The algorithms might also search its database for the standard conditions of healthy electrical assets and compare these with the actual assets that the business currently uses. Any deviation from the standard might signal to check if the assets need repairs or replacements.
We could not find a demonstrative video of the Wattman software, but below is a short 2-minute video of Amarjeet Singh, CTO at Zenatrix, explaining how it works:
Zenatrix claims to have helped an unnamed supermarket chain reduce its electricity bills across its 300 stores in India. The supermarket chain was faced with a number of challenges related to its energy consumption and air conditioning (ACs) unit operations.
Electricity bills ran up to $2.5 million monthly at all its outlets. The AC units at its stores operated the whole day, even outside business hours, and were occasionally broken, leading to unpleasant customer experiences. Staff manually noted the temperature inside refrigeration units every few hours and reported to management at the end of the month.
At its restaurants, the chain had no way to track the condition of electrical assets and did not know when cold rooms or ACs needed maintenance checks.
With the deployment of Wattman, its sensors recorded data, such as footfall, ambient temperature, and indoor temperature. It then adjusted the AC temperature when needed. As a result, the chain reports that its energy consumption was reduced by 15% across the stores.
Wattman also provided the chain’s operations team with centralized visibility over electrical assets and timely updates which improved reporting by 60%. The study claims that the updates enabled the team to schedule maintenance checks or repairs on ACs and refrigerators and helped the restaurants maintain food quality and customer comfort.
The client, however, was unnamed, and so readers should be wary of this case study.
Zenatrix also lists Mother Dairy, Domino’s Pizza, FabIndia, Future Retail, Vodafone, State Bank of India as some of their past clients. The company was acquired by India-based Hero Electronix.
Amarjeet Singh is the CTO at Zenatrix. He holds a PhD in Electrical Engineering from the University of California, Los Angeles. Previously, Singh served as Assistant Professor at Indraprastha Institute of Information Technology, Delhi and Senior R&D Engineer at Tejas Networks.
Facial Recognition for Making Purchases
Megvii Technologies is a Chinese company that offers an open facial recognition software called Face++ . Although not specific to the retail industry, the CEO of the company claims that Face++ could have retail applications. For example, Ant Financial is currently using Face++ behind their Alipay software, which the company claims allows customers at a particular KFC-offshoot store, known as KPro, to pay for their meals by smiling.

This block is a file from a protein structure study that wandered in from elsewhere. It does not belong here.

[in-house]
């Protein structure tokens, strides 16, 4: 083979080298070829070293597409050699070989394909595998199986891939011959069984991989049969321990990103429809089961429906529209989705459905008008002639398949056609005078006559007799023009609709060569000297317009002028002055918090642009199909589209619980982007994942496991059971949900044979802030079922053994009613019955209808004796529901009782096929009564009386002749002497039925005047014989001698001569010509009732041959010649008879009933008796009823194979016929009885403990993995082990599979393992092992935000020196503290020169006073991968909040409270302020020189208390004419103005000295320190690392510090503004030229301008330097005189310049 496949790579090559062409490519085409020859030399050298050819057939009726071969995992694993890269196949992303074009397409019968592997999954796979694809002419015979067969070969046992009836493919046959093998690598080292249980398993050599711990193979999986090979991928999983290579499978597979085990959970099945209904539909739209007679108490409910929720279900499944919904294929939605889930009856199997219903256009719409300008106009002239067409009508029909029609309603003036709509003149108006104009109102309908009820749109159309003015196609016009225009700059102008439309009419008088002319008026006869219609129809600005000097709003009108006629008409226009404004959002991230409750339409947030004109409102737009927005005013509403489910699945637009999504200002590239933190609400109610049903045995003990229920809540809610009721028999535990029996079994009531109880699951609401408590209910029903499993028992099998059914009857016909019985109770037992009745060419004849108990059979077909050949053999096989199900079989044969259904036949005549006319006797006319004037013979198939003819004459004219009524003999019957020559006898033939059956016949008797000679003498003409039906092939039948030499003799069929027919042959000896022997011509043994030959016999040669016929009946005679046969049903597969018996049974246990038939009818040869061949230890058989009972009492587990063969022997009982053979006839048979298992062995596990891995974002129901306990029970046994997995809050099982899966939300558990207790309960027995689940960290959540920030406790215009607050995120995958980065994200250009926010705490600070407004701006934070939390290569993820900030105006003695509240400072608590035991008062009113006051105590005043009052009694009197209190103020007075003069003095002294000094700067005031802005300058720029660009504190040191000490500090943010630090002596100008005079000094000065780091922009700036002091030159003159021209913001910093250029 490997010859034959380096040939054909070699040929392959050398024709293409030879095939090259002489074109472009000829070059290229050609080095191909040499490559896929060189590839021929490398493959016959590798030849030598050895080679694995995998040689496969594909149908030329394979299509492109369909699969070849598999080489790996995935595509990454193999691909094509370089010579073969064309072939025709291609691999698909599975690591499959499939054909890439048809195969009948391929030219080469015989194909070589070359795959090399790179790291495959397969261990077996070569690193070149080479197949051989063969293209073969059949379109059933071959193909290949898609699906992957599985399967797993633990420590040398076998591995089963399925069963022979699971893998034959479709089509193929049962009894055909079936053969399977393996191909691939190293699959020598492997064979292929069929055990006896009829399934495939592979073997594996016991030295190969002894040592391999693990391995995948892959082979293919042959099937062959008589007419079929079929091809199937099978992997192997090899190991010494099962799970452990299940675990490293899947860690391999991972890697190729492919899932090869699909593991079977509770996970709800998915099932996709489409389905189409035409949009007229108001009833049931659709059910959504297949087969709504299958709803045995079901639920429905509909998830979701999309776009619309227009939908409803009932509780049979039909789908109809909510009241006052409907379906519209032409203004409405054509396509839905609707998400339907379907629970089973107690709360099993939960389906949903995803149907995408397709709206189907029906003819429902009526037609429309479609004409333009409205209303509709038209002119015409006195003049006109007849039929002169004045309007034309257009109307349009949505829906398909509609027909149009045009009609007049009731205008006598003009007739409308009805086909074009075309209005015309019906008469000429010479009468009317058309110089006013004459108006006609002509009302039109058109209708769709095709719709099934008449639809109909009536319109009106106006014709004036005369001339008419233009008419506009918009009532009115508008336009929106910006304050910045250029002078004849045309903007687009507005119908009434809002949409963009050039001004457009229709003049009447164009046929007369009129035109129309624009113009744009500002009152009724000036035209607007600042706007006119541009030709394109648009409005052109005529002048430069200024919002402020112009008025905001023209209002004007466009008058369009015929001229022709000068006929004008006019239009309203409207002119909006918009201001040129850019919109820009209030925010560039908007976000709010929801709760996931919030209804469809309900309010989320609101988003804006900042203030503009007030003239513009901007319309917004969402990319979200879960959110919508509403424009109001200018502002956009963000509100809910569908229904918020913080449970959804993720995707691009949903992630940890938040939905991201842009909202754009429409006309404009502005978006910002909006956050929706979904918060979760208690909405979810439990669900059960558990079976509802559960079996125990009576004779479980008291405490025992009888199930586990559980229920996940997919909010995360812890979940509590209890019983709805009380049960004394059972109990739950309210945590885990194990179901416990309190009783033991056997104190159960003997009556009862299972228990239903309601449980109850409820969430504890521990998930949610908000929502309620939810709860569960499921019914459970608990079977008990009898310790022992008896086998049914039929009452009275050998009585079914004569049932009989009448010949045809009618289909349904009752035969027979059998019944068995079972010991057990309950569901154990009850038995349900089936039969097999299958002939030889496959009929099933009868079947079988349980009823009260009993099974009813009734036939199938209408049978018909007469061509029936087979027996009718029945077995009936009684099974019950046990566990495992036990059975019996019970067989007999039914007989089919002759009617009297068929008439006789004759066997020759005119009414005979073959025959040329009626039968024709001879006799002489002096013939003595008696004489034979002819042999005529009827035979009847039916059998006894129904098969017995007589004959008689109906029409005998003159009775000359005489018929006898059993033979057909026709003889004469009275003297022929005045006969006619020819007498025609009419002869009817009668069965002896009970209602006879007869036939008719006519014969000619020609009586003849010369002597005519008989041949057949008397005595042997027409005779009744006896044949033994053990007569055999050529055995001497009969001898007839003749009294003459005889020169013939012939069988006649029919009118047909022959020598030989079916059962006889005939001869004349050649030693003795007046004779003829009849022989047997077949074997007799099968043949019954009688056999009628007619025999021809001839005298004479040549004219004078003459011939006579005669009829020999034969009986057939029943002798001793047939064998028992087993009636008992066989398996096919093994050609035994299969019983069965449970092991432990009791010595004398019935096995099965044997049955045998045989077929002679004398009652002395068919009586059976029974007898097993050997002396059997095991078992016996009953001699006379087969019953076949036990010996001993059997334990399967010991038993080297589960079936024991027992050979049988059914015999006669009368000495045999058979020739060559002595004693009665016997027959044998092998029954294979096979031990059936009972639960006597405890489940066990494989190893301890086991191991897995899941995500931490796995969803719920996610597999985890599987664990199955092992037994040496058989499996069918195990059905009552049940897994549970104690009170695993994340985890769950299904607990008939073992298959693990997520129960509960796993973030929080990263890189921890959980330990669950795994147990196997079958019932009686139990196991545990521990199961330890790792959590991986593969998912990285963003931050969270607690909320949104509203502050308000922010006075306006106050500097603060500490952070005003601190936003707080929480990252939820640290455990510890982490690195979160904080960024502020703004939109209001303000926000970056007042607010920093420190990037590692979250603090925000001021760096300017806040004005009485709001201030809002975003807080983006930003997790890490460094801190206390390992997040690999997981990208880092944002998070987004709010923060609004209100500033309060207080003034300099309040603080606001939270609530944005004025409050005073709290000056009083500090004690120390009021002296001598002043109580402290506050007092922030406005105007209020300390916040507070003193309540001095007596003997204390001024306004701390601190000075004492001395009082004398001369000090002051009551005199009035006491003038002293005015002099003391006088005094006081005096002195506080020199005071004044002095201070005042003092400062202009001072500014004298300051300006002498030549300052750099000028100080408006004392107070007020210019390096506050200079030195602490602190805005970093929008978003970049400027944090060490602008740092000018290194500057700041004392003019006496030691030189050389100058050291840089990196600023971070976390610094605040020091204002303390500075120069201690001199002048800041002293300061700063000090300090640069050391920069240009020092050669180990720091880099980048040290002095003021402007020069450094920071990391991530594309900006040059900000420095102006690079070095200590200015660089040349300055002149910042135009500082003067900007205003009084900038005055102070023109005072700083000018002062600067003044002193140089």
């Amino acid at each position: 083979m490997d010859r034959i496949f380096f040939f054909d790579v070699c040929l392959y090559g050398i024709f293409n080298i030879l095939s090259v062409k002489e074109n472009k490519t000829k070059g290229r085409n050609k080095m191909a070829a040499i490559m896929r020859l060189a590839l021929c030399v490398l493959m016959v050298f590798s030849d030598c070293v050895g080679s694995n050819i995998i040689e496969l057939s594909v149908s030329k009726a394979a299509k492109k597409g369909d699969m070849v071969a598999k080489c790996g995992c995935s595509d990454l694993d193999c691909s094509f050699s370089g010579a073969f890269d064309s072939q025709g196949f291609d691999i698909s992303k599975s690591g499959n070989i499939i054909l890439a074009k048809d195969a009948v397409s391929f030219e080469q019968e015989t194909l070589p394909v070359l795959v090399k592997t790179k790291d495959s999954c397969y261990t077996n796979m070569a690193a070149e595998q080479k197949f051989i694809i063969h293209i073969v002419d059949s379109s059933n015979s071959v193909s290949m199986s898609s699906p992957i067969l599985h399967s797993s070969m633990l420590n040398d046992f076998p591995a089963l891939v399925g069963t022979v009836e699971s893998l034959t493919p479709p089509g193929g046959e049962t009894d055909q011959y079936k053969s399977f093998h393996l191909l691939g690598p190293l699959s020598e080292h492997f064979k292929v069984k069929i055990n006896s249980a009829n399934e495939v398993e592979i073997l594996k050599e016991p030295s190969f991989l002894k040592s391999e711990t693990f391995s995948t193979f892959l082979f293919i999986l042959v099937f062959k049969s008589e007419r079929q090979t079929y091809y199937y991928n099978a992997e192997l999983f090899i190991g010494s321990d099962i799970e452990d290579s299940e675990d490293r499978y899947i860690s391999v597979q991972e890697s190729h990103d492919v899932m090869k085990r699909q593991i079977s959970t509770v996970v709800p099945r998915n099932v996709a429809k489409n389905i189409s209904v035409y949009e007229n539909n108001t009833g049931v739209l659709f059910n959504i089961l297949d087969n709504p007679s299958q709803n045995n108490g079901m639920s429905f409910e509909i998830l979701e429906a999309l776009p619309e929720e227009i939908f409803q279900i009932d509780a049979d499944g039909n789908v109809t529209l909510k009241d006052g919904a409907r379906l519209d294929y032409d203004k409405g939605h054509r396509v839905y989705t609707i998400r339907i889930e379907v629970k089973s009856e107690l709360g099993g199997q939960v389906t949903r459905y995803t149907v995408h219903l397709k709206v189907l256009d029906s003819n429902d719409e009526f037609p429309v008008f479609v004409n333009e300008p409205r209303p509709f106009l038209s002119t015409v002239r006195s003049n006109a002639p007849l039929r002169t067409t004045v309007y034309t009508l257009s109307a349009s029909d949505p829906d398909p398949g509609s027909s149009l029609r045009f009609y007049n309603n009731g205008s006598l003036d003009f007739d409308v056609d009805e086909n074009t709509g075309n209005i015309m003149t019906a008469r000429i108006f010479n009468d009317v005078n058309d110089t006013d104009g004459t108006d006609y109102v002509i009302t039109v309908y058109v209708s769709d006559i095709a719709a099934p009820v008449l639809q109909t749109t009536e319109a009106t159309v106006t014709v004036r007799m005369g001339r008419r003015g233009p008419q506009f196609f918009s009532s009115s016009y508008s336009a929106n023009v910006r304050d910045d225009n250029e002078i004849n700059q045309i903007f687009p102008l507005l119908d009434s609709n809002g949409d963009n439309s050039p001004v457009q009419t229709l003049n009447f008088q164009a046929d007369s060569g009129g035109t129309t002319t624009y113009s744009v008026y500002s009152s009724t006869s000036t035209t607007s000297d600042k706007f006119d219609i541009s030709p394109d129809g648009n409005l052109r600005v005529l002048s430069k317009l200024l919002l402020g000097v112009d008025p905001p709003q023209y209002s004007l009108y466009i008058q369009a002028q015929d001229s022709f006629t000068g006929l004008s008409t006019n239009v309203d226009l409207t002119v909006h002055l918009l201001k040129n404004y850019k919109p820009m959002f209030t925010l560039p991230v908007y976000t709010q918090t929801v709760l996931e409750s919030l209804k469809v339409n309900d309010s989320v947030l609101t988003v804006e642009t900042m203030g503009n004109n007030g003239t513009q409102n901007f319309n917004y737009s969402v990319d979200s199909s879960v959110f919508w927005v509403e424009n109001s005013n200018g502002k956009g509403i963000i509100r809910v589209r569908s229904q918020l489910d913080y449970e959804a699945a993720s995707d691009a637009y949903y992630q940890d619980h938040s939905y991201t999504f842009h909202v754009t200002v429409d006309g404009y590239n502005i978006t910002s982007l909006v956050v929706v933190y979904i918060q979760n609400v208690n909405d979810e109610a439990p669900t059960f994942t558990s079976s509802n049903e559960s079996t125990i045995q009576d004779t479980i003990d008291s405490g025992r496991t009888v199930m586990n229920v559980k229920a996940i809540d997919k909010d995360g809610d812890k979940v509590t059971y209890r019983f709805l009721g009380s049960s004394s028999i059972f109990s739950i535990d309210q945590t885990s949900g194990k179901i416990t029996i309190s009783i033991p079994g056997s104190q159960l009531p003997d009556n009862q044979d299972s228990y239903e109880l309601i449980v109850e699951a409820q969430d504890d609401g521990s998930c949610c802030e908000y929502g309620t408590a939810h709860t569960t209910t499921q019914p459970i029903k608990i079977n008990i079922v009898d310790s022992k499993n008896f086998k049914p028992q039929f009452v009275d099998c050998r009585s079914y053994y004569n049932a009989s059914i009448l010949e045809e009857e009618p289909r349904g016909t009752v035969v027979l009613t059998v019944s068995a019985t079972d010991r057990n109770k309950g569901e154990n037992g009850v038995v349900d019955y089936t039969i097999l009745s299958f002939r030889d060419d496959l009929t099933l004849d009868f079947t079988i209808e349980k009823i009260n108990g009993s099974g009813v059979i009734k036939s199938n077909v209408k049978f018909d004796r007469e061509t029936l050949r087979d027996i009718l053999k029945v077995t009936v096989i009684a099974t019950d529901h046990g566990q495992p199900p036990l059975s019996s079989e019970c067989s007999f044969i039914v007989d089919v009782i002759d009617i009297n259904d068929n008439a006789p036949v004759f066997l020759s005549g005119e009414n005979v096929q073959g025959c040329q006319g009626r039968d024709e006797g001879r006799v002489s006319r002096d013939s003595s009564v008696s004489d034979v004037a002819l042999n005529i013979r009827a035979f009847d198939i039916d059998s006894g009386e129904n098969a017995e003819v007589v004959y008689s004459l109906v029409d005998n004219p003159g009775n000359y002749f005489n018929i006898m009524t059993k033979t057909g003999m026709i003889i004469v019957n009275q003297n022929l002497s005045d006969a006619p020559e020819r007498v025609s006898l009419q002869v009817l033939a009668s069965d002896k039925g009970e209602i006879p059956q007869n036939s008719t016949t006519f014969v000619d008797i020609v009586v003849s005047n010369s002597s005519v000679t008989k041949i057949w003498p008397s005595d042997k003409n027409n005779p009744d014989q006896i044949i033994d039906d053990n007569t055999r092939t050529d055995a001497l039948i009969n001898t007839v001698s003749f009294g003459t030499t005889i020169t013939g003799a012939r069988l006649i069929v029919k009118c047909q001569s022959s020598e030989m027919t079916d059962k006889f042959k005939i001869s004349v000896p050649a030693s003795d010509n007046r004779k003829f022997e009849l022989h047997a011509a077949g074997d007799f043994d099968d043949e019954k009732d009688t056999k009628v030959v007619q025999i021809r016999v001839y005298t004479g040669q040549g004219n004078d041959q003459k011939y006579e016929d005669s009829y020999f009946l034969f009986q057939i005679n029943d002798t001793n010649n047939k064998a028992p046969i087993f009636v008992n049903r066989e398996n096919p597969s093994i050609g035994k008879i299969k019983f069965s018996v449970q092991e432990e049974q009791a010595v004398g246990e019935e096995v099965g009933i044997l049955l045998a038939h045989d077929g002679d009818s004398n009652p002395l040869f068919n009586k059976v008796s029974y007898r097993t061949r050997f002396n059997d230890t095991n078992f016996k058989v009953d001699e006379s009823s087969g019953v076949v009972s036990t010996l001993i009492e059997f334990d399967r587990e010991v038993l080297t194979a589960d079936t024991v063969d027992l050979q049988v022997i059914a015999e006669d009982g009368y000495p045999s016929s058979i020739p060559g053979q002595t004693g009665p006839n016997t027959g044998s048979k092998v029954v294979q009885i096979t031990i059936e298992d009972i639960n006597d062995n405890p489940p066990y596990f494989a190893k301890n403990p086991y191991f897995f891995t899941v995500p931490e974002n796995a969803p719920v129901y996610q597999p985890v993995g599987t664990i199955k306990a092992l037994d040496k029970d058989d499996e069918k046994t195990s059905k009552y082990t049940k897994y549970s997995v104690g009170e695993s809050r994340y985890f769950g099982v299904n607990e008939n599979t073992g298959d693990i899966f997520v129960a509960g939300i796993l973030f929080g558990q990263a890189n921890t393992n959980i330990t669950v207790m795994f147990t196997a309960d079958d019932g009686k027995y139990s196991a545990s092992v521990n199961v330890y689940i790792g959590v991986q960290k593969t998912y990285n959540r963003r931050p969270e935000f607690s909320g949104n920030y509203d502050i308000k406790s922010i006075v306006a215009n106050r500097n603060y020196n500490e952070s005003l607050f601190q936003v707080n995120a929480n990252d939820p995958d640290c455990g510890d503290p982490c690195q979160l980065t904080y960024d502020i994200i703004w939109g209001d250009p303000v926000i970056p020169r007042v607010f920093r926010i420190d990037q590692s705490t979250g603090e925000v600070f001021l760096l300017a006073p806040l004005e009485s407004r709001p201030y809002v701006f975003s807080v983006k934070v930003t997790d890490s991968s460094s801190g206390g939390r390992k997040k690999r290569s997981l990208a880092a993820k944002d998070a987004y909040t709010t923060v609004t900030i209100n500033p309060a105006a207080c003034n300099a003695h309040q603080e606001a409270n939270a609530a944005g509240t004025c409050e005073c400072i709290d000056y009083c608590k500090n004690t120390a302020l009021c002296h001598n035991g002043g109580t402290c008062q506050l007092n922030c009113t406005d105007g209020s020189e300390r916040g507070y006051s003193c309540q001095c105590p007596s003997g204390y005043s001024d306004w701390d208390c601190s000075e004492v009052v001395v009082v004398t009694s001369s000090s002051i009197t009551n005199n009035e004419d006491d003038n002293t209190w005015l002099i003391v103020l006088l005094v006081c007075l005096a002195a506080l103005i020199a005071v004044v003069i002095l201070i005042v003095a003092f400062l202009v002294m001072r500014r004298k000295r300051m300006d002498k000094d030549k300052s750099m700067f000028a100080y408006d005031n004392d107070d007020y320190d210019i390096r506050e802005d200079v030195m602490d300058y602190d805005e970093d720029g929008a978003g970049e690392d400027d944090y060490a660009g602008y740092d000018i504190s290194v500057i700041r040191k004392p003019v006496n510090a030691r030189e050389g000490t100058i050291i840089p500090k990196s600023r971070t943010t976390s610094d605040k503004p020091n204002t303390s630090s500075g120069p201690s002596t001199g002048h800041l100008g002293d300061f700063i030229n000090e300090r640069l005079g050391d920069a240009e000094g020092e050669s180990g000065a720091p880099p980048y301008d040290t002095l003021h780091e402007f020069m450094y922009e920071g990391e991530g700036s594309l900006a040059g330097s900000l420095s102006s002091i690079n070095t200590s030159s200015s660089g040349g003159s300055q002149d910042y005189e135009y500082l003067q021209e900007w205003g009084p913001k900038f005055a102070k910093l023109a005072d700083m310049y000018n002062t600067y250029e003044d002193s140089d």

In order to offer such an application, customers likely need to upload many images of their faces at various angles and in various lighting to a retailer’s website, or in this case Alipay. Customers would also need to enter their credit card information. In theory, this would allow the customer to walk into KPro and smile at a camera when they select the meal they wish to order. The software would then charge the customer’s credit card.
Megvii also mentions that retailers can use Face++ to offer customers the ability to buy products on eCommerce sites using their face. The company claims it provided Oppo with its facial recognition technology that enables Oppo smartphone users to unlock their phones and make payments. It is unclear what kinds of payments the company claims users can make, however.
Megvii also lists Vivo, Uber, Alibaba, CITIC, and Xiaomi as some of its clients. It has raised $607 million in funding from the Boyu Capital, Alibaba Group, and SK Group, among others.
Qi Yin is the CEO at Megvii. He is working towards a PhD in Computer Science from Columbia University and holds a Master’s degree in Computer Science from the same university. Previously, Qi served as a researcher at Chinese University of Hong Kong and Microsoft Research Asia.
Takeaways for Business Leaders in the Asian Retail Industry
Zenatrix was acquired by Hero Electronix in May 2018, which may speak to the legitimacy of its software. Zantrix’s clients are more local than the other companies listed in this report, which boast international clients.
Computer vision can be applied in retail for the following applications:
- Helping shoppers find similar clothes and other fashion items
- Comparing the packaging of retail items on shelves to inform product development and marketing teams
- Authenticating payments with facial recognition technology
Visenze’s solution is one that several retailers seem to be offering, which may bode well for it for having tapped into an apparant demand.
Megvii’s facial recognition application has broad use cases, according to the company, although it should be noted that checkoutless shopping capabilities are extremely nascent. According to the company, the technology can be used in gaming, security, retail, and industrial automation. Additionally, the company has raised the most funding from major investors among the companies covered in this report. In addition, the company makes available several case studies and lists a variety of marquee clients.
It is much more difficult to use AI when dealing with the physical world. Trax may offer a solution for CPG companies looking to gain competitive intelligence and determine ways to acquire greater shelf space at the stores at which their products are featured, but their solution is not autonomous. The company states that its clients’ employees need to physically show up at stores and take pictures of the products on its shelves.
In the future, retailers might be able to line their store shelves with cameras and sensors that feed machine learning systems with visual information, but such a capability is again extremely nascent. At present, CPG companies looking to integrate AI into their shelf space management workflow should be prepared to allocate staff to enter physical stores the same as they had before.
Header Image Credit: Richardfigures